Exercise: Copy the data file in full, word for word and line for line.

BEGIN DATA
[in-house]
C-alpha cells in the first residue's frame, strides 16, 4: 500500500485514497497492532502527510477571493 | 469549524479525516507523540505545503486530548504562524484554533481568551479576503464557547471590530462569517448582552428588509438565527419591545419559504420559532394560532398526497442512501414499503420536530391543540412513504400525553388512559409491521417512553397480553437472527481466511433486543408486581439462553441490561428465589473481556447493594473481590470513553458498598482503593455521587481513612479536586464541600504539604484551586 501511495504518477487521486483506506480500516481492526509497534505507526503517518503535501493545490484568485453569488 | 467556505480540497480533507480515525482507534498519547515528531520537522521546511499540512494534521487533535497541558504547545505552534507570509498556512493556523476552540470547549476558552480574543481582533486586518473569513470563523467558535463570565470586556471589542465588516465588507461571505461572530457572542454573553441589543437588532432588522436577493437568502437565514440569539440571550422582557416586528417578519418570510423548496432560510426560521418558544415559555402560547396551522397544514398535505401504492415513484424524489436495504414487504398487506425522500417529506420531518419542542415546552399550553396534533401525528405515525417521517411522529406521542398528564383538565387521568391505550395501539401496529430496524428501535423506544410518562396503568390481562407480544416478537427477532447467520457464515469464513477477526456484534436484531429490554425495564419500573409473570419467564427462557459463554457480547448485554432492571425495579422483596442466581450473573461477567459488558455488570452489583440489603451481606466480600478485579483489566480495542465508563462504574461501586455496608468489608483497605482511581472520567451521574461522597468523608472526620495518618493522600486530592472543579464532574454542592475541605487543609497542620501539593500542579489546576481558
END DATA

[in-house]
C-alpha cells in the first residue's frame, strides 16, 4: 500500500485514497497492532502527510477571493 | 469549524479525516507523540505545503486530548504562524484554533481568551479576503464557547471590530462569517448582552428588509438565527419591545419559504420559532394560532398526497442512501414499503420536530391543540412513504400525553388512559409491521417512553397480553437472527481466511433486543408486581439462553441490561428465589473481556447493594473481590470513553458498598482503593455521587481513612479536586464541600504539604484551586 501511495504518477487521486483506506480500516481492526509497534505507526503517518503535501493545490484568485453569488 | 467556505480540497480533507480515525482507534498519547515528531520537522521546511499540512494534521487533535497541558504547545505552534507570509498556512493556523476552540470547549476558552480574543481582533486586518473569513470563523467558535463570565470586556471589542465588516465588507461571505461572530457572542454573553441589543437588532432588522436577493437568502437565514440569539440571550422582557416586528417578519418570510423548496432560510426560521418558544415559555402560547396551522397544514398535505401504492415513484424524489436495504414487504398487506425522500417529506420531518419542542415546552399550553396534533401525528405515525417521517411522529406521542398528564383538565387521568391505550395501539401496529430496524428501535423506544410518562396503568390481562407480544416478537427477532447467520457464515469464513477477526456484534436484531429490554425495564419500573409473570419467564427462557459463554457480547448485554432492571425495579422483596442466581450473573461477567459488558455488570452489583440489603451481606466480600478485579483489566480495542465508563462504574461501586455496608468489608483497605482511581472520567451521574461522597468523608472526620495518618493522600486530592472543579464532574454542592475541605487543609497542620501539593500542579489546576481558